Jeremy Tardy Says “The Real Power is Believing in Yourself”

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I was in Highschool when I first flirted with the idea of being an actor. Growing up, there weren’t many young Black boys who were on my TV screen, but still, I felt something in my gut that told me that I could act. My gut was wrong. It took wasting my mother’s money for acting lessons, a failed skit where I played the character Ross from the hit show Friends, and coming to terms with my deathly stage fright, a feeling that I didn’t acknowledge until I ran out of my college theater class when all eyes were on me; for me to understand that acting was not my ministry. I often look back and wonder, what If I didn’t give up so early on that dream? What if I knew then, how capable I was to achieve that dream? For Hollywood’s rising star, Jeremy Tardy, he knew he was capable. He knew that he could achieve his acting dreams, and it all started at a young age. It began with his community. 

Many would assume that growing up in one of the most segregated cities in America, Milwaukee, WI, a young Black boy would not be destined to take Hollywood by storm but Jeremy Tardy is doing just that. Before his TV credits consisted of Netflix’s Dear White People and HBO’s Ballers, Tardy was a 12-year-old boy with a dream. That dream began to take shape when Jeremy auditioned for a play at First Stage Theater Academy. It was during that time that his work ethic developed. “I got to work with a lot of seasoned actors at a young age, and I considered that my real training,” Tardy explained about his experience. Jeremy not only attributes being enrolled in an art school at the age of five, and working with First Stage to his growing success, but also having individuals in his community who made him believe that he could do what he put his mind to, and he could do it all at a “high capacity.”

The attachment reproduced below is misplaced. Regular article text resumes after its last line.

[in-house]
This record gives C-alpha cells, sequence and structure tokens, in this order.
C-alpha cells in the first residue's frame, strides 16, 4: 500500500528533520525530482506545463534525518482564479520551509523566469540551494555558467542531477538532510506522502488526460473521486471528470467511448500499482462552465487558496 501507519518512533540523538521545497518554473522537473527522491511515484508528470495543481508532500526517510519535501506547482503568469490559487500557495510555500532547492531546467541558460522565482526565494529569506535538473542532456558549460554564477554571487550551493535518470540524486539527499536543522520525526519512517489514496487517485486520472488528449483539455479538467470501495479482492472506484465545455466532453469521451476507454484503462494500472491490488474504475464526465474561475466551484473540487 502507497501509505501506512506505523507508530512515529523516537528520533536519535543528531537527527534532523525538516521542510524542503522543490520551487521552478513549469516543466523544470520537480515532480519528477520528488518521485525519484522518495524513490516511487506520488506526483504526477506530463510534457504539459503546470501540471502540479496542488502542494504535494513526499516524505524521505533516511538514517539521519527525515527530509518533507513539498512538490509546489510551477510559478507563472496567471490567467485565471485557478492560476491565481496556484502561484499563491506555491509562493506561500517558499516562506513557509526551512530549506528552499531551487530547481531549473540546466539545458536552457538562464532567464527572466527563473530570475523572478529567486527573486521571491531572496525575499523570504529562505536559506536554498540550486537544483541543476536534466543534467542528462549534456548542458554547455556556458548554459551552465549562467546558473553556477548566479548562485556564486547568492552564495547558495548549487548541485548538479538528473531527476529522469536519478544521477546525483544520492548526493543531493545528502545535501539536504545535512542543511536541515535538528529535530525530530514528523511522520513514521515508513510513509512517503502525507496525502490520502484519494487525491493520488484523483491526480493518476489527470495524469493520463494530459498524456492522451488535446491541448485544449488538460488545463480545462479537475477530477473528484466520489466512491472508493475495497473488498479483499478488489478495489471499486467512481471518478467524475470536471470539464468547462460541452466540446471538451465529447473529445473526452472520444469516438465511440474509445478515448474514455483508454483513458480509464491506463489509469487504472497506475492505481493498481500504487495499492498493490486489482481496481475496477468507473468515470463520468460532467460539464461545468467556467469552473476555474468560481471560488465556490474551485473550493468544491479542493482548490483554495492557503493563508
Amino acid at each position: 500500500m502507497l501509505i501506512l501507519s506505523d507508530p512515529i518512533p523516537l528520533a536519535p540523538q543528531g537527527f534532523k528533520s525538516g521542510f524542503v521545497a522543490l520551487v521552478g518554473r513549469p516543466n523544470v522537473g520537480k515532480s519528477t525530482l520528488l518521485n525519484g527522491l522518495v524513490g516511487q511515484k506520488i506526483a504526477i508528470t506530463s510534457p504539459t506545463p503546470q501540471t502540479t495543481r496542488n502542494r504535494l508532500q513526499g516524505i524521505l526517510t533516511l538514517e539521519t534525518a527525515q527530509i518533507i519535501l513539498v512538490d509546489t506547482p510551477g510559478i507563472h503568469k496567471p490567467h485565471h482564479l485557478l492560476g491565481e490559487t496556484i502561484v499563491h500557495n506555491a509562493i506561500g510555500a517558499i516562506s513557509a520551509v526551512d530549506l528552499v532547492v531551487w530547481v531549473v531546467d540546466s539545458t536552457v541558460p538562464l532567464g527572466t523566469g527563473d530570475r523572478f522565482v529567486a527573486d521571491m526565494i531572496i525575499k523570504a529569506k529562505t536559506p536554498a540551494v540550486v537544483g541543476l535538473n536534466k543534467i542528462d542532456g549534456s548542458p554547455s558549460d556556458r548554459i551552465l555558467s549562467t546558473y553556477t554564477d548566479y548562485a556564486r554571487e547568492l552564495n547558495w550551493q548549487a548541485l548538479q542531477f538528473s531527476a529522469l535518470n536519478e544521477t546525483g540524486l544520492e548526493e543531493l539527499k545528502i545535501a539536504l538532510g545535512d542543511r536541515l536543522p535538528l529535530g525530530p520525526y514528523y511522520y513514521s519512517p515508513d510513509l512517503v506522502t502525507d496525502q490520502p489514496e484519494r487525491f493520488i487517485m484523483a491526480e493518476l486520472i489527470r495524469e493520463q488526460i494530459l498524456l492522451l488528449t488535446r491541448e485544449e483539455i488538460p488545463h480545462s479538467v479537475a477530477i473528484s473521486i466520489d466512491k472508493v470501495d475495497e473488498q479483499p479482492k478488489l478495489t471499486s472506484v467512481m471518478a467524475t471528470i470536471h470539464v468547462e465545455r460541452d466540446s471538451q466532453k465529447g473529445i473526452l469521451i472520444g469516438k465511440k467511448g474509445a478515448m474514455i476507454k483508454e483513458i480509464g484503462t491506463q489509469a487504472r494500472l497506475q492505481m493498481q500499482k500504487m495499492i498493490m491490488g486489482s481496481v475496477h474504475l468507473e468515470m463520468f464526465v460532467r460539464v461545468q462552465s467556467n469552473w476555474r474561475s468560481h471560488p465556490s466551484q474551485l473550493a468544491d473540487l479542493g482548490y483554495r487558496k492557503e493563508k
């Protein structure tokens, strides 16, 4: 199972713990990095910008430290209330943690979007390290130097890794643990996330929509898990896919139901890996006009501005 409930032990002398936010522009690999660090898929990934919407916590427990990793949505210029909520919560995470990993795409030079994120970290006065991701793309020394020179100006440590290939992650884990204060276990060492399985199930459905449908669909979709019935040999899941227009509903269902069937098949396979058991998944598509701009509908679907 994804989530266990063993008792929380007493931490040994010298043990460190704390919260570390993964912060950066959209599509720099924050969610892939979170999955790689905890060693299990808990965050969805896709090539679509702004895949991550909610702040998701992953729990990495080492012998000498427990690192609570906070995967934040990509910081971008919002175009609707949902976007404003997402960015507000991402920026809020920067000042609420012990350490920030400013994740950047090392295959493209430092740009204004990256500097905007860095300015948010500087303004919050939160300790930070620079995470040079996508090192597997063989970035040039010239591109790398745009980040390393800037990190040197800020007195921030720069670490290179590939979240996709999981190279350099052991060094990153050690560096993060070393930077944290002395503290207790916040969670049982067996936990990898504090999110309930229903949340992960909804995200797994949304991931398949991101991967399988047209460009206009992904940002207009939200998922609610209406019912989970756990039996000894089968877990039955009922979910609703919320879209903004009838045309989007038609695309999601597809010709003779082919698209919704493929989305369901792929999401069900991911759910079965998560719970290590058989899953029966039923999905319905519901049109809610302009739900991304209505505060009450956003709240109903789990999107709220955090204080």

With his strong faith in God, the Juilliard alum has his biggest break yet, a starring role in Paramount network’s newest show, 68 Whiskey. “This is a dream role. It is authentic and entertaining. It challenges me physically and mentally,” Jeremy shares, not hiding his excitement. The comedic drama series from Academy Award-winner Ron Howard follows a multicultural mix of men and women deployed as Army medics to an operating base in Afghanistan nicknamed “The Orphanage.” Jeremy plays Mekhi Davis, a clever and mischievous staff sergeant. In the show, Davis is always looking for a way to get ahead but would never leave anyone behind. 68 Whiskey premiered on Jan 15th, bringing in 2 million viewers. A high debut for the Paramount network.

“Helping to carry a show is hard work,” Jeremy says. But putting in years of hard work has led Jeremy to this moment. A moment where he has a show on a growing network, working with two of Hollywood’s biggest producers, Ron Howard and Brian Grazer, and a billboard in Times Square. In regards to navigating Hollywood, Tardy says, “There is power in believing in yourself.” As his credits are growing, so is the pressure to deliver, all while keeping his mental health in check. “Mental health is important to me as a man, and especially as a Black man,” Tardy says.“I laugh a lot, I pray, I listen to music, I exercise…and I pray some more.” Even with his methods of keeping his mind right, Jeremy has an understanding of Hollywood that helps him and his mental health, “I don’t care about the fame, I want people to see the work.” And with that mindset, that’s why not one rejection has stopped him from living out his dreams. 

With plans to write, produce and see the world, Jeremy’s career is the life most actors dream of. The little Black boy from Milwaukee, with big dreams, only needed to know that he could, and in this moment, he is doing what he set out to do. Jeremy is doing what many in his community believed that he could do.

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